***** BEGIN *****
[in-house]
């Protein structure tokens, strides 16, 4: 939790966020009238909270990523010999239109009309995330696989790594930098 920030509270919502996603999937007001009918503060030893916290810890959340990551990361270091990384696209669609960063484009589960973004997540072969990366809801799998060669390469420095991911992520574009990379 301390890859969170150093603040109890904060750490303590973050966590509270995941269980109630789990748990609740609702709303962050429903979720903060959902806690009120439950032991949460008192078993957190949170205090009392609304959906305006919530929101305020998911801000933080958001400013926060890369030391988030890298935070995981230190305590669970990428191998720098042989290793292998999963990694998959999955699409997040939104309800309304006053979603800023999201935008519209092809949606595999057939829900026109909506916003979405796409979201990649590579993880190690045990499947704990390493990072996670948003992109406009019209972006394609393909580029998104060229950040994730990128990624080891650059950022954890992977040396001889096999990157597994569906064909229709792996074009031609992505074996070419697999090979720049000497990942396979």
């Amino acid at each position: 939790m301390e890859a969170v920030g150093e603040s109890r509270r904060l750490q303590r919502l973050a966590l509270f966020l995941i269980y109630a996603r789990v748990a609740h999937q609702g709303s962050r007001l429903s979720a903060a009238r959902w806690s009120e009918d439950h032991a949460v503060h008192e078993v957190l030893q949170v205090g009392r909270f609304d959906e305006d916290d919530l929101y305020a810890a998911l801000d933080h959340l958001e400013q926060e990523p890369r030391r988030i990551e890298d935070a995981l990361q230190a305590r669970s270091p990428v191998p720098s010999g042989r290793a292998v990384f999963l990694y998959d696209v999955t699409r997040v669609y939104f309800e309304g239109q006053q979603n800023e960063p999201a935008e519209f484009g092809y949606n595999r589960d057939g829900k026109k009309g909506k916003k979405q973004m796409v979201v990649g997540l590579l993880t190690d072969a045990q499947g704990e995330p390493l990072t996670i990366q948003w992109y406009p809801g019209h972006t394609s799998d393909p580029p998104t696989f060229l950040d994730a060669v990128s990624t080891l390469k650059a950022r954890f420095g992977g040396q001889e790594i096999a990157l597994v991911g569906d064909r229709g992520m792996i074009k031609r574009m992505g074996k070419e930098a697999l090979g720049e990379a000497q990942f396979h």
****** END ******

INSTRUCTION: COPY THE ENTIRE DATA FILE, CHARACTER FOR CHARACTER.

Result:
[in-house]
């Protein structure tokens, strides 16, 4: 939790966020009238909270990523010999239109009309995330696989790594930098 920030509270919502996603999937007001009918503060030893916290810890959340990551990361270091990384696209669609960063484009589960973004997540072969990366809801799998060669390469420095991911992520574009990379 301390890859969170150093603040109890904060750490303590973050966590509270995941269980109630789990748990609740609702709303962050429903979720903060959902806690009120439950032991949460008192078993957190949170205090009392609304959906305006919530929101305020998911801000933080958001400013926060890369030391988030890298935070995981230190305590669970990428191998720098042989290793292998999963990694998959999955699409997040939104309800309304006053979603800023999201935008519209092809949606595999057939829900026109909506916003979405796409979201990649590579993880190690045990499947704990390493990072996670948003992109406009019209972006394609393909580029998104060229950040994730990128990624080891650059950022954890992977040396001889096999990157597994569906064909229709792996074009031609992505074996070419697999090979720049000497990942396979």
């Amino acid at each position: 939790m301390e890859a969170v920030g150093e603040s109890r509270r904060l750490q303590r919502l973050a966590l509270f966020l995941i269980y109630a996603r789990v748990a609740h999937q609702g709303s962050r007001l429903s979720a903060a009238r959902w806690s009120e009918d439950h032991a949460v503060h008192e078993v957190l030893q949170v205090g009392r909270f609304d959906e305006d916290d919530l929101y305020a810890a998911l801000d933080h959340l958001e400013q926060e990523p890369r030391r988030i990551e890298d935070a995981l990361q230190a305590r669970s270091p990428v191998p720098s010999g042989r290793a292998v990384f999963l990694y998959d696209v999955t699409r997040v669609y939104f309800e309304g239109q006053q979603n800023e960063p999201a935008e519209f484009g092809y949606n595999r589960d057939g829900k026109k009309g909506k916003k979405q973004m796409v979201v990649g997540l590579l993880t190690d072969a045990q499947g704990e995330p390493l990072t996670i990366q948003w992109y406009p809801g019209h972006t394609s799998d393909p580029p998104t696989f060229l950040d994730a060669v990128s990624t080891l390469k650059a950022r954890f420095g992977g040396q001889e790594i096999a990157l597994v991911g569906d064909r229709g992520m792996i074009k031609r574009m992505g074996k070419e930098a697999l090979g720049e990379a000497q990942f396979h």